Analysing conflict-related sexual violence reports – even though they may reflect only the ‘tip of the iceberg’ of the violence – gives us the when, where, and who, and the way forward to prevent such violence. What are the early warning signs of sexual violence in armed conflict in conflicts with different levels of intensity? There is a large volume of research on sexual violence in wars, particularly within Sub-Saharan Africa and increasingly the Middle East. But our knowledge is relatively limited when it comes to understanding incidence and reporting conditions in the protracted conflicts that often experience waves of ‘low-level’ violence over many years, coupled with short episodes of intense violence – such as Myanmar.

Women in an ethnic minority state in Myanmar.

This Week in South Sudan – Week 48

Tuesday 27 November In a leadership conference, the National Salvation Front reaffirmed the rejection of the revitalized peace agreement. Government authorities and opposition forces met in Eastern Equatoria and Upper Nile, and decided to cooperate in the implementation of the peace agreement and facilitate free movement. Former SPLM official Dr. Matur Gorjok Gak formed a… Read more »

Secular risk governance? A look into the recent history of the Turkish military

The Turkish political landscape has been volatile for a while now and, especially in the past few years, we have witnessed dramatic transformations of Turkish state structures and institutions. The attempted coup of July 15th 2016 reinforced the significance and ongoing power of the Turkish military regardless of which political interests they are aligned with… Read more »

Stretched Thin: When Fragile States Face Climate Hazards

With its population of more than 190 million, Nigeria’s fate is central to the success of West Africa. Armed opposition groups like Boko Haram have plagued the north of the country for years — spilling over and destabilizing neighboring countries — and violence involving Fulani militias in the Middle Belt reached an all-time high this… Read more »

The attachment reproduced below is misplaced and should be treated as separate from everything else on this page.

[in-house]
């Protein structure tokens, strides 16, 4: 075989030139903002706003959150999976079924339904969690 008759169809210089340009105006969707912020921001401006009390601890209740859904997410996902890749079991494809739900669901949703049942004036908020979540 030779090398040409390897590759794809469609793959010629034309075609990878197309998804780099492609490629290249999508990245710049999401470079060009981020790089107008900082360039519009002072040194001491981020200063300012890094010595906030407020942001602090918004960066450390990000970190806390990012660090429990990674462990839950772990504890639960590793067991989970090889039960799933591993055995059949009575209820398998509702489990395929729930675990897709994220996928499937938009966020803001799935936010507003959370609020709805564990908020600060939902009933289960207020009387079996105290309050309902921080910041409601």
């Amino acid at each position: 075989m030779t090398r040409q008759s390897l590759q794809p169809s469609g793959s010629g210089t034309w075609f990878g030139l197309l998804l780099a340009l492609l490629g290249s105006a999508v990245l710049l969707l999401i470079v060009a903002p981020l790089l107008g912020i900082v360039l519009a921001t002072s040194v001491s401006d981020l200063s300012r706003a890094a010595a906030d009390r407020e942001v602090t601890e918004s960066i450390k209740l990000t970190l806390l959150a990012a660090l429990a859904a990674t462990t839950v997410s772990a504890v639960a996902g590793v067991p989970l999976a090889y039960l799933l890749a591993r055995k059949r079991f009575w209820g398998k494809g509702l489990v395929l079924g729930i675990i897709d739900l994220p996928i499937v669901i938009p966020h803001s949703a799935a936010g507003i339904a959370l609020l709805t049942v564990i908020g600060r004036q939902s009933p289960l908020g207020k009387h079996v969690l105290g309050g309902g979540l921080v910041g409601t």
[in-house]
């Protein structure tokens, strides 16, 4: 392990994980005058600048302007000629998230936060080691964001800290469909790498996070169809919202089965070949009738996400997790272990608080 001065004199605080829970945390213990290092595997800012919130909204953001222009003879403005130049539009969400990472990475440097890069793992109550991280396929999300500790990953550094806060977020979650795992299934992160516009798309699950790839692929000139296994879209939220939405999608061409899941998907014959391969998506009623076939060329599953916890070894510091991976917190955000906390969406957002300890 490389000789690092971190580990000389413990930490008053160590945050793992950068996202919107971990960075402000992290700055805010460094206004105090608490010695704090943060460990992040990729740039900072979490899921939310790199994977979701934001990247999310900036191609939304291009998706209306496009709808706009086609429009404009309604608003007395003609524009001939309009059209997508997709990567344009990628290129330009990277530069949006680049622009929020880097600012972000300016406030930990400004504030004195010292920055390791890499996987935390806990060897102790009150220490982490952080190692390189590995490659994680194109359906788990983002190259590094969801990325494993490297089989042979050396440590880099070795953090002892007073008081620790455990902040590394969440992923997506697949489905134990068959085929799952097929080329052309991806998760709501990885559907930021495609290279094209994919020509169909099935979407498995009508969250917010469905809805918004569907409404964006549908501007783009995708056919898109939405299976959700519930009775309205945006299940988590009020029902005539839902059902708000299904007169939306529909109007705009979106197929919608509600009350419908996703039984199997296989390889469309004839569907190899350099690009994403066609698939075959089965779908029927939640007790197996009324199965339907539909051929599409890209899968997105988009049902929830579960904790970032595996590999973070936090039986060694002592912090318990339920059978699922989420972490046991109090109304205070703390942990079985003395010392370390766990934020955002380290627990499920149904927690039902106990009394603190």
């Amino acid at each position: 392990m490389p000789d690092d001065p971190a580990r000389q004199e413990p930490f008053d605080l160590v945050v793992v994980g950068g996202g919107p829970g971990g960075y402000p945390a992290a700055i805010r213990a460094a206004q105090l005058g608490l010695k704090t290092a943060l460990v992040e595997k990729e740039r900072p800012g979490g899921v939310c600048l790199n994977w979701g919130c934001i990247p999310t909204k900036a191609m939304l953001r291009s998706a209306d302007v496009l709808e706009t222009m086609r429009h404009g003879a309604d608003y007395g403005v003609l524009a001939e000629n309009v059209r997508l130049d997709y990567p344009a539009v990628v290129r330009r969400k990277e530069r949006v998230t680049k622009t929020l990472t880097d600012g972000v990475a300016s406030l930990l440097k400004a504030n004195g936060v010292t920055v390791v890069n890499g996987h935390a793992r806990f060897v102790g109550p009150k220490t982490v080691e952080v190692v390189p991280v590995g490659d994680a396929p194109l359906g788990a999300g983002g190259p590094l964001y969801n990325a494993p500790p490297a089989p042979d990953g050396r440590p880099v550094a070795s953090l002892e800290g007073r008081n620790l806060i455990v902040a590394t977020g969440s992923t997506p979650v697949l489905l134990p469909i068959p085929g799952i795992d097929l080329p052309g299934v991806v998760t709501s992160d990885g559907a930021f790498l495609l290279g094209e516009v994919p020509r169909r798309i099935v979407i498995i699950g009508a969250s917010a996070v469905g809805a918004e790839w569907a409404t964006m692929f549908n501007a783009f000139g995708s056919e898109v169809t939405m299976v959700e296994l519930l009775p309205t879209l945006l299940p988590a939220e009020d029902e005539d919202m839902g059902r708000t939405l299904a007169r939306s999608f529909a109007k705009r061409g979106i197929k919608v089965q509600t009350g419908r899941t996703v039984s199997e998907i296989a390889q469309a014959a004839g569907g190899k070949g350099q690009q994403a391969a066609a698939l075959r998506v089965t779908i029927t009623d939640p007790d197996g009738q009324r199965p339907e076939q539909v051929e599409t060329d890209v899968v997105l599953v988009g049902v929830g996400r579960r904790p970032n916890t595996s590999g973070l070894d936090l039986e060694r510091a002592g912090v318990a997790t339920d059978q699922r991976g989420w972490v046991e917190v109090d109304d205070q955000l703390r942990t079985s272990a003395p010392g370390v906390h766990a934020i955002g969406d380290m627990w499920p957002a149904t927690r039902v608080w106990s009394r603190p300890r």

This Week in South Sudan – Week 47

Tuesday 20 November The National Salvation Front accused the SPLM-IO for starting violent clashes in Central Equatoria. The SPLM-IO denied the accusations. Wednesday 21 November Russian oil firm Gazprom Neft signed a Memorandum of Understanding (MOU) with South Sudan to explore four oil blocks. Turkey and President Salva Kiir signed an MOU on education. The… Read more »

What Will China Do About the Middle East?

The Middle East is set to become the major test for China as a global power. The region is characterized by war, political tensions and economic stagnation. China is ramping up its role, not least with its Belt and Road Initiative. What do the Chinese think about the challenges in the Middle East? And is there a unique Chinese method for dealing with these challenges?

The Belt and Road International Forum 2017. Photo: The Russian Presidential Press and Information Office

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Beyond the Police: Jerusalem’s Modular Security Provision

When we think about public security, we often think about the police, the military, or perhaps about border guards or the criminal courts. But security is often pursued in cooperation with a variety of public and private actors, enlisted by state security actors to reinforce their legal and operational capacities, while providing them with enhanced… Read more »